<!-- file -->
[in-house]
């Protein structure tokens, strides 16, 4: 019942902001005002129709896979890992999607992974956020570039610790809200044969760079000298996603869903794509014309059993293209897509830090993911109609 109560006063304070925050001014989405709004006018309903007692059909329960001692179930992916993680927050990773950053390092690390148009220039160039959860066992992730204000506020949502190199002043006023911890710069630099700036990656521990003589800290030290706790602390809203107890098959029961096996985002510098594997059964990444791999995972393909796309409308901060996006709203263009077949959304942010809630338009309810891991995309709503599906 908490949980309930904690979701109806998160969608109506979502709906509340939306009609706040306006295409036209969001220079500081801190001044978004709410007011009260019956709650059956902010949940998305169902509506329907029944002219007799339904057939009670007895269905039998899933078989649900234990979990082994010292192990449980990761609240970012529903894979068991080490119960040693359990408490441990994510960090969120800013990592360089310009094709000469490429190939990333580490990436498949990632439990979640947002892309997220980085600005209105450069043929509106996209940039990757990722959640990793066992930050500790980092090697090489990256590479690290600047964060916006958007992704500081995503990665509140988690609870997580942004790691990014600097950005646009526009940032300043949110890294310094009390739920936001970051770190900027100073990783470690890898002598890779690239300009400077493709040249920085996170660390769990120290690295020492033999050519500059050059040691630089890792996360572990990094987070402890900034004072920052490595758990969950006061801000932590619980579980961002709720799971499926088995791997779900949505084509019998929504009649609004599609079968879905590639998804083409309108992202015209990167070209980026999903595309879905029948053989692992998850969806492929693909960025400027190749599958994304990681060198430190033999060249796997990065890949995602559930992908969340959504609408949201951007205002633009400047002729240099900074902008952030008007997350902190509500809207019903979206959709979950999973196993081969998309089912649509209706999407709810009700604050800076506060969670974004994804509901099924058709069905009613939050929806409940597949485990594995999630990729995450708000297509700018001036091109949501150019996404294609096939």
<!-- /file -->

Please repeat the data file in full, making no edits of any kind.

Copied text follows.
[in-house]
């Protein structure tokens, strides 16, 4: 019942902001005002129709896979890992999607992974956020570039610790809200044969760079000298996603869903794509014309059993293209897509830090993911109609 109560006063304070925050001014989405709004006018309903007692059909329960001692179930992916993680927050990773950053390092690390148009220039160039959860066992992730204000506020949502190199002043006023911890710069630099700036990656521990003589800290030290706790602390809203107890098959029961096996985002510098594997059964990444791999995972393909796309409308901060996006709203263009077949959304942010809630338009309810891991995309709503599906 908490949980309930904690979701109806998160969608109506979502709906509340939306009609706040306006295409036209969001220079500081801190001044978004709410007011009260019956709650059956902010949940998305169902509506329907029944002219007799339904057939009670007895269905039998899933078989649900234990979990082994010292192990449980990761609240970012529903894979068991080490119960040693359990408490441990994510960090969120800013990592360089310009094709000469490429190939990333580490990436498949990632439990979640947002892309997220980085600005209105450069043929509106996209940039990757990722959640990793066992930050500790980092090697090489990256590479690290600047964060916006958007992704500081995503990665509140988690609870997580942004790691990014600097950005646009526009940032300043949110890294310094009390739920936001970051770190900027100073990783470690890898002598890779690239300009400077493709040249920085996170660390769990120290690295020492033999050519500059050059040691630089890792996360572990990094987070402890900034004072920052490595758990969950006061801000932590619980579980961002709720799971499926088995791997779900949505084509019998929504009649609004599609079968879905590639998804083409309108992202015209990167070209980026999903595309879905029948053989692992998850969806492929693909960025400027190749599958994304990681060198430190033999060249796997990065890949995602559930992908969340959504609408949201951007205002633009400047002729240099900074902008952030008007997350902190509500809207019903979206959709979950999973196993081969998309089912649509209706999407709810009700604050800076506060969670974004994804509901099924058709069905009613939050929806409940597949485990594995999630990729995450708000297509700018001036091109949501150019996404294609096939």